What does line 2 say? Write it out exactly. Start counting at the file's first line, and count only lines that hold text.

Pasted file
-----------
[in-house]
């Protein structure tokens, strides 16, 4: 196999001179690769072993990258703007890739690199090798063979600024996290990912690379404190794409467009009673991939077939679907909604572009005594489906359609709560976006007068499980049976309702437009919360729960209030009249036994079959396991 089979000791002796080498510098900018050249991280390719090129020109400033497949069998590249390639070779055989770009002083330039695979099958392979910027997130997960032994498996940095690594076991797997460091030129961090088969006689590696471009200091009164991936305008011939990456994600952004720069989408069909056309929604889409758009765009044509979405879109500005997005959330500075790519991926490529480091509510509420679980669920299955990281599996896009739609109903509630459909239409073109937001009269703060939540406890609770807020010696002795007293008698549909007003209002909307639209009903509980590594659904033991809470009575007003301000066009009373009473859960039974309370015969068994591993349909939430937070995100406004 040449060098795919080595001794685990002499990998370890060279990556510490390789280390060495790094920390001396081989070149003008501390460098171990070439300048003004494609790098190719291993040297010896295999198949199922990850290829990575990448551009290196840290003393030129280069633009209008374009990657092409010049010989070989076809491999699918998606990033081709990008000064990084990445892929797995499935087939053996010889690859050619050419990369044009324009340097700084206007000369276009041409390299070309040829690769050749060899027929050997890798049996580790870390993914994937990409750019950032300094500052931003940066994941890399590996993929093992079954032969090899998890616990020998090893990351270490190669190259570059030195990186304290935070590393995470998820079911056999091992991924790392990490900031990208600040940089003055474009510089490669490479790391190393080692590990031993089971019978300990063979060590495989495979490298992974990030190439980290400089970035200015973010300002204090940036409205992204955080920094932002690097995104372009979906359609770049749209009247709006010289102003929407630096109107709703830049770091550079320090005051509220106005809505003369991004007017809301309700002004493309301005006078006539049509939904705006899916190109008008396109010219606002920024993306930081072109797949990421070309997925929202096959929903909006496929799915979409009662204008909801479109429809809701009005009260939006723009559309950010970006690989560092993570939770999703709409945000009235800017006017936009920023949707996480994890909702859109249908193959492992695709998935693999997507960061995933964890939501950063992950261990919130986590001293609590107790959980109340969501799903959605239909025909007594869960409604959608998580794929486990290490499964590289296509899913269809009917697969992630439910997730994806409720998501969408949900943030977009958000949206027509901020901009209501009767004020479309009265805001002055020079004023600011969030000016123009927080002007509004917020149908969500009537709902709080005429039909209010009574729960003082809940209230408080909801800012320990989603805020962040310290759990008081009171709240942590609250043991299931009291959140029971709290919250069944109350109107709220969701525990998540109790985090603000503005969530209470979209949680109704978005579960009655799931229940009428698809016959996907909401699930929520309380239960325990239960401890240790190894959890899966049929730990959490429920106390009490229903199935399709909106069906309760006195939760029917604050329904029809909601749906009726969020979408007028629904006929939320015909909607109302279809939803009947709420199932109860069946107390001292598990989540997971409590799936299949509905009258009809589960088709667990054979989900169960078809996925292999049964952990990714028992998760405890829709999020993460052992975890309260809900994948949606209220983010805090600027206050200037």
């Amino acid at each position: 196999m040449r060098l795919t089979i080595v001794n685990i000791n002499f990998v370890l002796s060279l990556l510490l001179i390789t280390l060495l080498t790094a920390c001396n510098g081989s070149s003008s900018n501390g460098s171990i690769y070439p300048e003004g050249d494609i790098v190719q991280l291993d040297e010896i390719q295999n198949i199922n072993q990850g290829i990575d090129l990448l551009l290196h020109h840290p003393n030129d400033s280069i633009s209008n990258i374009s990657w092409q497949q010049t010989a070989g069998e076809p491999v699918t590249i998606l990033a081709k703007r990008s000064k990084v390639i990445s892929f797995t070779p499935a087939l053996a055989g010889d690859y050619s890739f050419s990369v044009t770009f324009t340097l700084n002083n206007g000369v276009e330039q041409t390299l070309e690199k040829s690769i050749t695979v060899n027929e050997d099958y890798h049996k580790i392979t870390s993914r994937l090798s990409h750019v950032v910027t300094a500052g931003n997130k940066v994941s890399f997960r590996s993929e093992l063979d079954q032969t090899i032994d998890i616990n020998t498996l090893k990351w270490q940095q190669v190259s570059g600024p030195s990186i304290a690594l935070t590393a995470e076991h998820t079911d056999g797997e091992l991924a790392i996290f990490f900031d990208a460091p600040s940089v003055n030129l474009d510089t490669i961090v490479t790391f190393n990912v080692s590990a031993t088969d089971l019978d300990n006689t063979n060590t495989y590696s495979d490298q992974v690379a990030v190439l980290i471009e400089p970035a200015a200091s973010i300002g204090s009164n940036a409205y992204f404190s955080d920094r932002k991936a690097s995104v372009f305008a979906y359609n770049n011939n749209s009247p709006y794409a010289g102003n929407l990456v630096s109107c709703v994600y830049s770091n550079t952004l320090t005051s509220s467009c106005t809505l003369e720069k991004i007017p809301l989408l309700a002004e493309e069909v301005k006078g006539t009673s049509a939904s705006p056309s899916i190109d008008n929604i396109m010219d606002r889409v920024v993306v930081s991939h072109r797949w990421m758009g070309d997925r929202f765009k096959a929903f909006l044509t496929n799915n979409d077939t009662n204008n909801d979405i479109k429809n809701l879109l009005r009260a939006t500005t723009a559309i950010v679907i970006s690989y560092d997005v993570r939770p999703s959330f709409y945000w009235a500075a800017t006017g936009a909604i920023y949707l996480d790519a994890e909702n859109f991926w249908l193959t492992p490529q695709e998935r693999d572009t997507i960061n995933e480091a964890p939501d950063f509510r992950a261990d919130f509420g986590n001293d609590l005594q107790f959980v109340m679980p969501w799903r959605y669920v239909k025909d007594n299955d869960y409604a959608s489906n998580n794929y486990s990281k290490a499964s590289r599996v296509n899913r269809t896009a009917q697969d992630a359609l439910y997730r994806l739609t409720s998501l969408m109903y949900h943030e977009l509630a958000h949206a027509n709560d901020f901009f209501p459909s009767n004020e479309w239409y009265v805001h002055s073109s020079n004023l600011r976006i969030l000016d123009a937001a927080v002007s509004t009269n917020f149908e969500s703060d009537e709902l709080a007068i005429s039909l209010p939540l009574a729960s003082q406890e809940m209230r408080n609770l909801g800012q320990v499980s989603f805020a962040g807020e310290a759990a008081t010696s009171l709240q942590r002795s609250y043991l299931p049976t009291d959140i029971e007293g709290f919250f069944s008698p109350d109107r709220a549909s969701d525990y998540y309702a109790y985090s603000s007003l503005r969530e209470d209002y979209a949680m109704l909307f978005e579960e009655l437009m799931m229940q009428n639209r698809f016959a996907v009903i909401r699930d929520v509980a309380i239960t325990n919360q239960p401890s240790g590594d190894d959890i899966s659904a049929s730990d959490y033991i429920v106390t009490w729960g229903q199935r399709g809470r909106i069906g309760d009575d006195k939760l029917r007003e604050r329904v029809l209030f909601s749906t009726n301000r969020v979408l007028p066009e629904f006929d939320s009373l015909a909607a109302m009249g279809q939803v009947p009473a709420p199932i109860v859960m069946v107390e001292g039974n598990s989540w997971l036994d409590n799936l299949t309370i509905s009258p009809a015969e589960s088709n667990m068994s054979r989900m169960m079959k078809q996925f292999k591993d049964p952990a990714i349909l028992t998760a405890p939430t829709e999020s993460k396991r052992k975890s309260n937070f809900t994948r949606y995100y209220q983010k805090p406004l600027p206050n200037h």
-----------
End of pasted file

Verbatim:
């Protein structure tokens, strides 16, 4: 196999001179690769072993990258703007890739690199090798063979600024996290990912690379404190794409467009009673991939077939679907909604572009005594489906359609709560976006007068499980049976309702437009919360729960209030009249036994079959396991 089979000791002796080498510098900018050249991280390719090129020109400033497949069998590249390639070779055989770009002083330039695979099958392979910027997130997960032994498996940095690594076991797997460091030129961090088969006689590696471009200091009164991936305008011939990456994600952004720069989408069909056309929604889409758009765009044509979405879109500005997005959330500075790519991926490529480091509510509420679980669920299955990281599996896009739609109903509630459909239409073109937001009269703060939540406890609770807020010696002795007293008698549909007003209002909307639209009903509980590594659904033991809470009575007003301000066009009373009473859960039974309370015969068994591993349909939430937070995100406004 040449060098795919080595001794685990002499990998370890060279990556510490390789280390060495790094920390001396081989070149003008501390460098171990070439300048003004494609790098190719291993040297010896295999198949199922990850290829990575990448551009290196840290003393030129280069633009209008374009990657092409010049010989070989076809491999699918998606990033081709990008000064990084990445892929797995499935087939053996010889690859050619050419990369044009324009340097700084206007000369276009041409390299070309040829690769050749060899027929050997890798049996580790870390993914994937990409750019950032300094500052931003940066994941890399590996993929093992079954032969090899998890616990020998090893990351270490190669190259570059030195990186304290935070590393995470998820079911056999091992991924790392990490900031990208600040940089003055474009510089490669490479790391190393080692590990031993089971019978300990063979060590495989495979490298992974990030190439980290400089970035200015973010300002204090940036409205992204955080920094932002690097995104372009979906359609770049749209009247709006010289102003929407630096109107709703830049770091550079320090005051509220106005809505003369991004007017809301309700002004493309301005006078006539049509939904705006899916190109008008396109010219606002920024993306930081072109797949990421070309997925929202096959929903909006496929799915979409009662204008909801479109429809809701009005009260939006723009559309950010970006690989560092993570939770999703709409945000009235800017006017936009920023949707996480994890909702859109249908193959492992695709998935693999997507960061995933964890939501950063992950261990919130986590001293609590107790959980109340969501799903959605239909025909007594869960409604959608998580794929486990290490499964590289296509899913269809009917697969992630439910997730994806409720998501969408949900943030977009958000949206027509901020901009209501009767004020479309009265805001002055020079004023600011969030000016123009927080002007509004917020149908969500009537709902709080005429039909209010009574729960003082809940209230408080909801800012320990989603805020962040310290759990008081009171709240942590609250043991299931009291959140029971709290919250069944109350109107709220969701525990998540109790985090603000503005969530209470979209949680109704978005579960009655799931229940009428698809016959996907909401699930929520309380239960325990239960401890240790190894959890899966049929730990959490429920106390009490229903199935399709909106069906309760006195939760029917604050329904029809909601749906009726969020979408007028629904006929939320015909909607109302279809939803009947709420199932109860069946107390001292598990989540997971409590799936299949509905009258009809589960088709667990054979989900169960078809996925292999049964952990990714028992998760405890829709999020993460052992975890309260809900994948949606209220983010805090600027206050200037």